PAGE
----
ME: Well, I think Jack was always a guy who asked the question, “How can I take comics to the next level?” I’m not saying he always succeeded, though Gil Kane used to say that Jack was right more often than a human being had a right to be. But Jack was all about making sales and expanding comics so at any given point in that career arc, he always had twenty ideas for new books and new genres and new forms. He also had this inhuman work ethic. People used to always marvel at how fast he was…and he WAS fast. But I always remind them that his incredible lifetime output was not just a result of him being fast. It also had a lot to do with his willingness to sit at the drawing board 16-18 hours a day, seven days a week at times.
HA: Jack’s favorite project was probably always his next one, but do you know if he had particular favorites from the Simon and Kirby years (excluding Cap, of course)? I’ve suspected he would have loved for Fighting American to have taken off, but that’s just a hunch based on his deep affection for Captain America. Did Joe have a particular fondness for any particular work he and Jack created?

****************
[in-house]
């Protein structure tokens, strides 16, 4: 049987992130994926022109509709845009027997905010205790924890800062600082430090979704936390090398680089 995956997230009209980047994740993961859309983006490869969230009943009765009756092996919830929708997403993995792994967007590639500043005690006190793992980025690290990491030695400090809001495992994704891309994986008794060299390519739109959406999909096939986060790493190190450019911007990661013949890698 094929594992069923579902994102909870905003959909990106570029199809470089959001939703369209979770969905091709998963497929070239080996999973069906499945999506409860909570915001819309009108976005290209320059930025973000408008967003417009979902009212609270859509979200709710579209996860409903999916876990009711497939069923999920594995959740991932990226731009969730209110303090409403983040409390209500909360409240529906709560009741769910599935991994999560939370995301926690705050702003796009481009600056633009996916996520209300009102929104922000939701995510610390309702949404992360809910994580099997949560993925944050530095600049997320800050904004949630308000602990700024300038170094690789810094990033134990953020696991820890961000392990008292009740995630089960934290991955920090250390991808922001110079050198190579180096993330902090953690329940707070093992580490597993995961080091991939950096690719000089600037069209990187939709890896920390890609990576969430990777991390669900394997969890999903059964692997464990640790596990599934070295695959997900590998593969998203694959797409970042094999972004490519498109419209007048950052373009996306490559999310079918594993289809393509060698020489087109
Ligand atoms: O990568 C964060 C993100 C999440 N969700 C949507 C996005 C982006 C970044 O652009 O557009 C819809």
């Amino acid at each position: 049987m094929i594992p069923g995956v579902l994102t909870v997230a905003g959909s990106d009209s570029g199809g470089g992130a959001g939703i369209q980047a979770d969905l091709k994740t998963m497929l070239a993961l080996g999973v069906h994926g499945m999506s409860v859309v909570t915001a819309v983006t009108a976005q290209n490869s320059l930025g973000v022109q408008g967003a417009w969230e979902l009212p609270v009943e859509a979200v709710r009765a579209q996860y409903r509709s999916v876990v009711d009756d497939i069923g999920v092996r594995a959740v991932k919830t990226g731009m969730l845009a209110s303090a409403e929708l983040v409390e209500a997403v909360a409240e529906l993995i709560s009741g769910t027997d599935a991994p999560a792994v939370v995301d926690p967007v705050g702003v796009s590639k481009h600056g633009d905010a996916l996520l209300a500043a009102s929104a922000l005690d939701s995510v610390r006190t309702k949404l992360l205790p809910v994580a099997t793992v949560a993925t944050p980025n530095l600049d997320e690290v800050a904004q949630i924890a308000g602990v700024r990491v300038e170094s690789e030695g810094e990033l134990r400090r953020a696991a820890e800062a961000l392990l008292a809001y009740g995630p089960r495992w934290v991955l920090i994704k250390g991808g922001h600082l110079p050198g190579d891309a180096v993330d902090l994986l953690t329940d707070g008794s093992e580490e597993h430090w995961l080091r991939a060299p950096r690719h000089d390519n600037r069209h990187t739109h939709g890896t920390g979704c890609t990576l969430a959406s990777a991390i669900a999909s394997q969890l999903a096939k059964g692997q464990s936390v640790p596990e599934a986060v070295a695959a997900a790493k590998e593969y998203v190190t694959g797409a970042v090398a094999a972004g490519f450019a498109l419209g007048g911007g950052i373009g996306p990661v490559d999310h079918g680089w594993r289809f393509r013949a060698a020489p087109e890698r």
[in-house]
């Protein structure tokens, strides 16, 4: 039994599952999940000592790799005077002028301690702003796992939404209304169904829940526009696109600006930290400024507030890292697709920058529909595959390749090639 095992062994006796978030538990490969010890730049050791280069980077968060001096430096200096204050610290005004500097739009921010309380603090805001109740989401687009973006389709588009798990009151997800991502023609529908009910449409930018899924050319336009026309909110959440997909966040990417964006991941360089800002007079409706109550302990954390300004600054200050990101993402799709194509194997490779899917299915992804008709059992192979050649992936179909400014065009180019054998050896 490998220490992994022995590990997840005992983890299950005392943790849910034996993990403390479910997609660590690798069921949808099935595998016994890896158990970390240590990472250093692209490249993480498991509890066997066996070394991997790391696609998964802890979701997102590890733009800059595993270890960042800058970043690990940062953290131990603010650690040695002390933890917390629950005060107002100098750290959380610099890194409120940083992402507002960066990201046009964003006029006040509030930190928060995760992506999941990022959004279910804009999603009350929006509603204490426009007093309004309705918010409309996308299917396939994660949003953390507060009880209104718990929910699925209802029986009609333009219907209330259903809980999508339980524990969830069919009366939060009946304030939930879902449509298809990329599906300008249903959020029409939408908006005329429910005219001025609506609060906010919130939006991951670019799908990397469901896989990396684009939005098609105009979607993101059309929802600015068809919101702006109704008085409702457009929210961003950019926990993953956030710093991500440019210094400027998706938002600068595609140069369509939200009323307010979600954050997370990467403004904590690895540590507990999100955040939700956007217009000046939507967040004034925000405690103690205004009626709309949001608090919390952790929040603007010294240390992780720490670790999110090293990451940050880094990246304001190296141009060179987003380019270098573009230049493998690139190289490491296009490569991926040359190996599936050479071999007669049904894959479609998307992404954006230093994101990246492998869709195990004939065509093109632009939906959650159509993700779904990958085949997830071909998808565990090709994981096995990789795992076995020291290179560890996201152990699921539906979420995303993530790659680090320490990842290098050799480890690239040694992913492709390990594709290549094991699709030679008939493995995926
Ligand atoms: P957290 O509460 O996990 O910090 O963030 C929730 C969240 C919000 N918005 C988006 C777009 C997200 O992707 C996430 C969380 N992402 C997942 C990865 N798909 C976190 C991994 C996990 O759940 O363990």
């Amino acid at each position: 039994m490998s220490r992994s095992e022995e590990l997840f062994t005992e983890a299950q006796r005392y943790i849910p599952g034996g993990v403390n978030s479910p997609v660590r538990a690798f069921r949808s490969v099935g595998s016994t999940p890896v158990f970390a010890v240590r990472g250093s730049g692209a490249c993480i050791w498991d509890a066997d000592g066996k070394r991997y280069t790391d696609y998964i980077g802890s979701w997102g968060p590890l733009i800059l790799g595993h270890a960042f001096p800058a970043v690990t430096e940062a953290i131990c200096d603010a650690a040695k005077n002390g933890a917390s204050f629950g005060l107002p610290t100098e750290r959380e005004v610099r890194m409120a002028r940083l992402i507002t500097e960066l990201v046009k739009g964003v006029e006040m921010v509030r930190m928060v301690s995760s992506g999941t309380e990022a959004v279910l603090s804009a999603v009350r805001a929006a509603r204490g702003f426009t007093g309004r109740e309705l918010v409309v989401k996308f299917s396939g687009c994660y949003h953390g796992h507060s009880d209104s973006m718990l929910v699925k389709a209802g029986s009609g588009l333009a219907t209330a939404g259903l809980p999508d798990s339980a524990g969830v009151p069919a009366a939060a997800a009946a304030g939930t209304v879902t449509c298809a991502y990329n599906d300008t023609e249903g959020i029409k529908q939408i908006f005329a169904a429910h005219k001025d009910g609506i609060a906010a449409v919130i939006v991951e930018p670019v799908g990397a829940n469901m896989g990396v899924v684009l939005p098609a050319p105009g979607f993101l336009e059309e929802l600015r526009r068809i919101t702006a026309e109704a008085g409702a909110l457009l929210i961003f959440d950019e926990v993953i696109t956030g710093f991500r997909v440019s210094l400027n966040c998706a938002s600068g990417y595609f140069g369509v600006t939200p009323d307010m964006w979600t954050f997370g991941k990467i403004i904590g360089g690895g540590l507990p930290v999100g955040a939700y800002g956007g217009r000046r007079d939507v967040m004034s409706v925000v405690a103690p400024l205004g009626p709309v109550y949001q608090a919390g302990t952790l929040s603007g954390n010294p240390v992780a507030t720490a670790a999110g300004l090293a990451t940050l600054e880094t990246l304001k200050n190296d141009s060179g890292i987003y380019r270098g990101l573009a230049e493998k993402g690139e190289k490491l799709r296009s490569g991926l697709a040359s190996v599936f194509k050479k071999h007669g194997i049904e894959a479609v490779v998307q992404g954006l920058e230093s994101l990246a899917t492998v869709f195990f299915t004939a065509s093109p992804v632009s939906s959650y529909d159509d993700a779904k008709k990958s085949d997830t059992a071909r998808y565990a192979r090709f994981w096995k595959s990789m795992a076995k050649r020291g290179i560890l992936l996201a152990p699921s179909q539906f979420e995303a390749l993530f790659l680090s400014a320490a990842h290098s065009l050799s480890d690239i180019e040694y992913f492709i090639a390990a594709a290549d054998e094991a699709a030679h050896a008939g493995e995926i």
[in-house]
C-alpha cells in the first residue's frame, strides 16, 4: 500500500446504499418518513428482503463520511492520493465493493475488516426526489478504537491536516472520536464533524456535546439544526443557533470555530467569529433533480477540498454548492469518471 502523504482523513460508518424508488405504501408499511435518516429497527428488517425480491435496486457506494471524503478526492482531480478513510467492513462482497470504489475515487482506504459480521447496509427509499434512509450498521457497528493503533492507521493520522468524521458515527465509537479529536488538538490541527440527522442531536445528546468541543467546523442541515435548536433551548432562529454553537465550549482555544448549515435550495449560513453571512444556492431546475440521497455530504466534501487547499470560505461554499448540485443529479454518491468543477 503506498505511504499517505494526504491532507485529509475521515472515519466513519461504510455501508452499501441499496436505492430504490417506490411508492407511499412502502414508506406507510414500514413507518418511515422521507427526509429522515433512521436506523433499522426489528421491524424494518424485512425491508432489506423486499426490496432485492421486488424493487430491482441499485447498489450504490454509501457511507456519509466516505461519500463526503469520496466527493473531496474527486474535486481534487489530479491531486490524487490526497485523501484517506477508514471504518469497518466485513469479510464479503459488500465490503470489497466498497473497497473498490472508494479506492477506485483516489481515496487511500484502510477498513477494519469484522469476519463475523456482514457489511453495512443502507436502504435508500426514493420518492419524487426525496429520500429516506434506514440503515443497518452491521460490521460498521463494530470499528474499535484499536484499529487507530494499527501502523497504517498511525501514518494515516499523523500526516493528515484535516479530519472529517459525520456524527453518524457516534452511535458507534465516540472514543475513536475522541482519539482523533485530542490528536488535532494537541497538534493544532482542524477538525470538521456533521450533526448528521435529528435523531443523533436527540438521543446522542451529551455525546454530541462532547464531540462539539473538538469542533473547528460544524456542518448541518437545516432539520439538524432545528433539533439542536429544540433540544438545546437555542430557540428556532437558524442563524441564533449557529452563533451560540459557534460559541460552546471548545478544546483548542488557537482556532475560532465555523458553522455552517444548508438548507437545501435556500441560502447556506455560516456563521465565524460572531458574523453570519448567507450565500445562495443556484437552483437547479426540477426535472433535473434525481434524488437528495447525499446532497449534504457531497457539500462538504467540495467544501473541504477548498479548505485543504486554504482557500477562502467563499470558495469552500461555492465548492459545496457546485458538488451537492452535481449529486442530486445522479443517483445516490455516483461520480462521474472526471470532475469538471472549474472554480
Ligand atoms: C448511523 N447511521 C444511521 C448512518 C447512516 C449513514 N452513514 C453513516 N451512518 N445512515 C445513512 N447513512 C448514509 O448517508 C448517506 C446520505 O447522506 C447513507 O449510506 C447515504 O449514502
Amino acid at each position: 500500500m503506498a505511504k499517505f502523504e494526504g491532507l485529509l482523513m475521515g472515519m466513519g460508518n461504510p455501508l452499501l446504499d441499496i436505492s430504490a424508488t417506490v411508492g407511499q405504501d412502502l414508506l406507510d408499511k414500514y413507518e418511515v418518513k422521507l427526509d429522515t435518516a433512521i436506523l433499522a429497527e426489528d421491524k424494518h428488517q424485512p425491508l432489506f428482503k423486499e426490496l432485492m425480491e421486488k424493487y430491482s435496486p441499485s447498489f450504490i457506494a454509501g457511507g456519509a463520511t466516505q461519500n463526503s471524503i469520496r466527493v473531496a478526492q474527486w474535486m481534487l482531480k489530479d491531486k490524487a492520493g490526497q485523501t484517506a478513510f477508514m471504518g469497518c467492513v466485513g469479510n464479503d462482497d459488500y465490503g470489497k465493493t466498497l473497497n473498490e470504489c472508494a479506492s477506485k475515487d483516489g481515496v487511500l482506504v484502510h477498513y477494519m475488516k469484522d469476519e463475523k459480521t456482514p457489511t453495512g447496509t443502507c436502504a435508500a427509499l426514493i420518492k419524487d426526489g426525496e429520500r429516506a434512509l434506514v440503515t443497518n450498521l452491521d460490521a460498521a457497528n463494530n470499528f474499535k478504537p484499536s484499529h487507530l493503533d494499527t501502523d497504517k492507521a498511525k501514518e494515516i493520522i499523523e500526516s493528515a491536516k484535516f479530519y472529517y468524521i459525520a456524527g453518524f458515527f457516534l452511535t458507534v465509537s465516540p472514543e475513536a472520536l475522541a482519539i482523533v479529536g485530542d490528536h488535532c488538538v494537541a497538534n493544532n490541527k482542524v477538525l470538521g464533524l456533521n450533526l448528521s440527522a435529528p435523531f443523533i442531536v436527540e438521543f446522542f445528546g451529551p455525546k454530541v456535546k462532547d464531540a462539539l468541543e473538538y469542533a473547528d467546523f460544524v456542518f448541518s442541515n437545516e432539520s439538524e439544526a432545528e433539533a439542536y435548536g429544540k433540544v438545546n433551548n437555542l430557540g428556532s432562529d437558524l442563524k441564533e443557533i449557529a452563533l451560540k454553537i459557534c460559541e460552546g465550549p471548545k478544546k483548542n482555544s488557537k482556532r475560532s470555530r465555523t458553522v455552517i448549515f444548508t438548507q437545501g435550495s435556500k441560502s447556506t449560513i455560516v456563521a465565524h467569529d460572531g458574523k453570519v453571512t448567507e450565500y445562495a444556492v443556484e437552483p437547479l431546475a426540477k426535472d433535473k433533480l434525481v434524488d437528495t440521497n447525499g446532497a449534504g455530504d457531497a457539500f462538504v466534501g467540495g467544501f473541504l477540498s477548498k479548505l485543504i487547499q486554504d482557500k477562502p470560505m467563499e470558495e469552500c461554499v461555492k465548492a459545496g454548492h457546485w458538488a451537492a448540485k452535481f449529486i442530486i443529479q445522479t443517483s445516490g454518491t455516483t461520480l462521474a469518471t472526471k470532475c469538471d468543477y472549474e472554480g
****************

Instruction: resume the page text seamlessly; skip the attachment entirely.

ME: Joe and Jack liked a lot of the same things. Joe had a special fondness for Stuntman and a strip that he, pretty much alone, whipped up as a backup feature called The Duke of Broadway. I regret we couldn’t locate the proper artwork to have some of that in this book but the first time I met Joe, he was very happy when I brought up The Duke of Broadway. He also loved Boys’ Ranch, as did Jack, and was very proud of them inaugurating the whole field of romance comics. But really, like Jack, he loved everything they did…with a few exceptions. Jack didn’t like a book they did called Win-A-Prize. Joe wasn’t fond of some of the later crime things they did.